Who in Congress Supports SOPA and PIPA/PROTECT-IP? | SOPA Opera
Informed Comment: Thoughts on the Middle East, History and Religion
How PIPA and SOPA Violate White House Principles Supporting Free Speech and Innovation Over the weekend, the Obama administration issued a potentially game-changing statement on the blacklist bills, saying it would oppose PIPA and SOPA as written, and drew an important line in the sand by emphasizing that it “will not support” any bill “that reduces freedom of expression, increases cybersecurity risk, or undermines the dynamic, innovative global Internet." Yet, the fight is still far from over. Even though the New York Times reported that the White House statement "all but kill[s] current versions of the legislation," the Senate is still poised to bring PIPA to the floor next week, and we can expect SOPA proponents in the House to try to revive the legislation—unless they get the message that these initiatives must stop, now. So let’s take a look at the dangerous provisions in the blacklist bills that would violate the White House’s own principles by damaging free speech, Internet security, and online innovation:
Wikipedia to shut for 24 hours to stop anti-piracy act
White House Airs Objections to SOPA, PIPA Anti-Piracy Bills | Truthout Score one for Google. The White House raised concerns Saturday about aspects of pending anti-piracy legislation that has been strongly backed by the Motion Picture Assn. of America, Hollywood's chief lobbying arm. In an unusually blunt statement, Obama administration officials signaled that the White House would not support parts of two bills wending their way through Congress -- the Stop Online Piracy Act (SOPA) and the Protect Intellectual Property Act (PIPA) that critics say would limit freedom of speech on the Internet and unfairly punish legitimate websites.
DNS provision pulled from SOPA, victory for opponents | Media Maverick (Credit: Daniel Terdiman/CNET) In a move the technology sector will surely see as a victory, a controversial antipiracy bill being debated in Congress will no longer include a provision that would require Internet service providers to block access to overseas Web sites accused of piracy. Rep. Chairman Lamar Smith (R-Texas), one of the biggest backers of the Stop Online Piracy Act, today said he plans to remove the Domain Name System requirements from the Stop Online Piracy Act. "After consultation with industry groups across the country," Smith said in a statement released by his office, "I feel we should remove DNS-blocking from the Stop Online Piracy Act so that the [U.S.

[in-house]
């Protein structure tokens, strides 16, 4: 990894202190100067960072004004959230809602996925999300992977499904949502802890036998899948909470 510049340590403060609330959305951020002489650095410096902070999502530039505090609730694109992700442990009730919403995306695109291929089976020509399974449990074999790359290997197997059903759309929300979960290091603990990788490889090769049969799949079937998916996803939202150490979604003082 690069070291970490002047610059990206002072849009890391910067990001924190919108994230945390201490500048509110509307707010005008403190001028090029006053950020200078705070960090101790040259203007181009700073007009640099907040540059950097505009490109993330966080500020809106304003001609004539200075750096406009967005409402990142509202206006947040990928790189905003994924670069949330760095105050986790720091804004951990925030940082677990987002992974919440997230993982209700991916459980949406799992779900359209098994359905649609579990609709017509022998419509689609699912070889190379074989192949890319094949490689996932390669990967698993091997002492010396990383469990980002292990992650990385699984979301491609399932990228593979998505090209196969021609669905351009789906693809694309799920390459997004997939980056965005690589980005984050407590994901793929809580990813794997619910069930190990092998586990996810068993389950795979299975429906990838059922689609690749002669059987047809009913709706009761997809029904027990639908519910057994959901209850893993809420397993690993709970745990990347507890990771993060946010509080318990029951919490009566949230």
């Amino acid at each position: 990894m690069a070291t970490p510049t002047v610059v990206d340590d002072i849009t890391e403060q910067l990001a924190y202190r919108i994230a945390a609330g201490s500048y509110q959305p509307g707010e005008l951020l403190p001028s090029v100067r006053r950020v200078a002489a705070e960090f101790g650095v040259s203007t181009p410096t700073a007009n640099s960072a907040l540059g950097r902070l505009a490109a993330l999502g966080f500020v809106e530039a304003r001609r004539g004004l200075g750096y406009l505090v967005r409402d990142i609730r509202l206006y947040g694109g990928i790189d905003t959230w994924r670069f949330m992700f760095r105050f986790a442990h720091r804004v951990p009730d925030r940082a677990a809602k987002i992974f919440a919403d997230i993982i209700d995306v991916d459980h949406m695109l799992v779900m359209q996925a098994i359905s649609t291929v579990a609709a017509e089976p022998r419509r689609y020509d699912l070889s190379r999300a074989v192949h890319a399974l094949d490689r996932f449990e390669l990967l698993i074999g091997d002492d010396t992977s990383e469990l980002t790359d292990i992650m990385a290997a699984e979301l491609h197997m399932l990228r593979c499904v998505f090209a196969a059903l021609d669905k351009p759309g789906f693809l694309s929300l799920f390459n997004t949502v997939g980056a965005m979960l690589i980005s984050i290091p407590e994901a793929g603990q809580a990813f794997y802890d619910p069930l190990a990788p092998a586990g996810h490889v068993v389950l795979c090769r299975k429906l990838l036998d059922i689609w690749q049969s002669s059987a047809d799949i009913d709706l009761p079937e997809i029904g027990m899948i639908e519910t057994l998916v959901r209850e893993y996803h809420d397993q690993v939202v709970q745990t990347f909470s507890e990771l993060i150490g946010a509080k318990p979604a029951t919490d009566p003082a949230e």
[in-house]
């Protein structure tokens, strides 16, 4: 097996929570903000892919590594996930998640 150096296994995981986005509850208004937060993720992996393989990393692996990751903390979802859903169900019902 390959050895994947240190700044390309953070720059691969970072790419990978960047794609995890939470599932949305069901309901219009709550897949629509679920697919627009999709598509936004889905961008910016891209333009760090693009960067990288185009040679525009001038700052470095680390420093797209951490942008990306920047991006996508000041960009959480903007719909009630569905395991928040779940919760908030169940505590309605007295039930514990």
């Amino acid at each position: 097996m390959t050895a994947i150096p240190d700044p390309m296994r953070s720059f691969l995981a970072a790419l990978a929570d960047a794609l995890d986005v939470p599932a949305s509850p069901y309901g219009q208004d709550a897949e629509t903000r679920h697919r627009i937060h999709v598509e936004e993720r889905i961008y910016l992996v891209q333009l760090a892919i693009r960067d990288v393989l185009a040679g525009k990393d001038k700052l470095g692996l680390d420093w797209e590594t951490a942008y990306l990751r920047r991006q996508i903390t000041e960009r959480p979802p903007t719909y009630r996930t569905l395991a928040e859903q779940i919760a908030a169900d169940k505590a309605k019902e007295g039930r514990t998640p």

The gathering storm over online piracy legislation being debated in the US Congress has sucked two more heavy hitters into the fray, with the Obama administration and Rupert Murdoch lining up on opposite sides of the argument. Rupert Murdoch squares off with Obama over online piracy legislation | Technology
Hollywood or Silicon Valley? — Obama faces a difficult choice on SOPA - The Hill's Hillicon Valley A controversial online piracy bill could force President Obama to choose between two of his most important allies: Hollywood and Silicon Valley.
Free Press | Media reform through education, organizing and advocacy
Stop Online Piracy Act Proponents of the legislation state it will protect the intellectual-property market and corresponding industry, jobs and revenue, and is necessary to bolster enforcement of copyright laws, especially against foreign-owned and operated websites. Claiming flaws in present laws that do not cover foreign-owned and operated websites, and citing examples of active promotion of rogue websites by U.S. search engines, proponents assert stronger enforcement tools are needed. Opponents state the proposed legislation threatens free speech and innovation, and enables law enforcement to block access to entire internet domains due to infringing content posted on a single blog or webpage. They have raised concerns that SOPA would bypass the "safe harbor" protections from liability presently afforded to websites by the Digital Millennium Copyright Act. Library associations have expressed concerns that the legislation's emphasis on stronger copyright enforcement would expose libraries to prosecution.
Stay On Top of the Fight Against SOPA/PIPA with These Tools